When adult children fight of estate planning issues

Many Hollywood fans grew up enjoying the antics of famed actor and comedian Jerry Lewis. Georgia residents were likely among many others throughout the nation who mourned his death at age 91 from heart failure. Since then, news has gone viral regarding several estate planning decisions Lewis reportedly made before he died.

In 2012, Lewis executed documents in a final will and testament that specifically excluded his six sons from inheritance. The father of many named each of his sons and clearly stated it was his explicit intent to disinherit them and their descendants. While some shared their shock and dismay regarding these decisions, others say it is not uncommon for elderly parents to disinherit adult children from their estates.

As it stands, Lewis’s entire $50 million estate has been left to his widow and their adopted daughter. The situation has grown more complicated, however, because a homeless woman has come forward saying she is entitled to a portion of the estate. The woman says that since she has DNA evidence confirming that she, too, is Lewis’s biological child, and she is not mentioned in the will (which means she was not officially disinherited) she should be given some of her father’s assets.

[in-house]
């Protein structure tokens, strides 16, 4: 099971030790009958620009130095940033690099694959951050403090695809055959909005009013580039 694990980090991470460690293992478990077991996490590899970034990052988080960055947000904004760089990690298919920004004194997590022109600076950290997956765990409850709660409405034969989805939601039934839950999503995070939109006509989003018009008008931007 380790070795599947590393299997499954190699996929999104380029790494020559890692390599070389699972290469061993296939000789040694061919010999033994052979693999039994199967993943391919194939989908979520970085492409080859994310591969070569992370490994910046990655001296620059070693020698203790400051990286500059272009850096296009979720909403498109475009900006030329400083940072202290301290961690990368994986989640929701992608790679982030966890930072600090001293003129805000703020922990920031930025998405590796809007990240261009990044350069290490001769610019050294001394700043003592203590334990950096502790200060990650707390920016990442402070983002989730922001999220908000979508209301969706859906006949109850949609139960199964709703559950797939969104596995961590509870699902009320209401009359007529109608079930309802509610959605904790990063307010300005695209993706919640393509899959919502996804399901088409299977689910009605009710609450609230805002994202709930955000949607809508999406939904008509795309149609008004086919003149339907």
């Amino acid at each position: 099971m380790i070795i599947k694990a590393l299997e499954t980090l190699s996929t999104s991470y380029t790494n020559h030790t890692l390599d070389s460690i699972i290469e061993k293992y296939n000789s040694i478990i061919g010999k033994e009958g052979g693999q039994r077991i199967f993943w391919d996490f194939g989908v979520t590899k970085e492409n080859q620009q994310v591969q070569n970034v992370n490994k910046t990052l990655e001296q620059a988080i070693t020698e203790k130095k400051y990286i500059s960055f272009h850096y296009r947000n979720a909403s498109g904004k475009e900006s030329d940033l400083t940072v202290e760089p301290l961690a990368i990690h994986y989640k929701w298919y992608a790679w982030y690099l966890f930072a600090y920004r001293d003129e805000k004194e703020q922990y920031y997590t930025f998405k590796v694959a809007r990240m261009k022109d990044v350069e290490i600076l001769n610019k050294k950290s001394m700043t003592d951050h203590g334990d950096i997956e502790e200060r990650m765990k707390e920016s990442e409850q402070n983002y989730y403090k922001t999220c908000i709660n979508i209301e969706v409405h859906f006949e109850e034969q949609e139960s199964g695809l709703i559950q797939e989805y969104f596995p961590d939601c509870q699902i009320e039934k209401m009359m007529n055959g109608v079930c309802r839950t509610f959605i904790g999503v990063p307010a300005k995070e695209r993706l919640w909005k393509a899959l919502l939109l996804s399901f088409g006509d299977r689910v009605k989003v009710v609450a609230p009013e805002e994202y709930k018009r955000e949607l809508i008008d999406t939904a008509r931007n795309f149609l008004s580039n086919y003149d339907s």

The key to helping loved ones avoid estate planning disputes like this one is to make sure all executed documents are clearly written, leaving no room for contest. An experienced Georgia estate planning attorney can review a proposed estate plan and provide suggestions for clarification where needed. In the event that a parent’s final will is contested, litigation may be necessary to resolve the issue.

Source: wealthmanagement.com, “Jerry’s Kids Get Cut Out … Or Do They?“, David H. Lenok, Sept. 22, 2017

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Kevin Tharpe

With 25 years of experience, Kevin understands how estate planning, special needs planning, and government benefits programs work together. This is a crucial element of a thorough plan. He explains your eligibility for benefits programs and ensures that you do not make costly mistakes that may disqualify you or deplete your assets.

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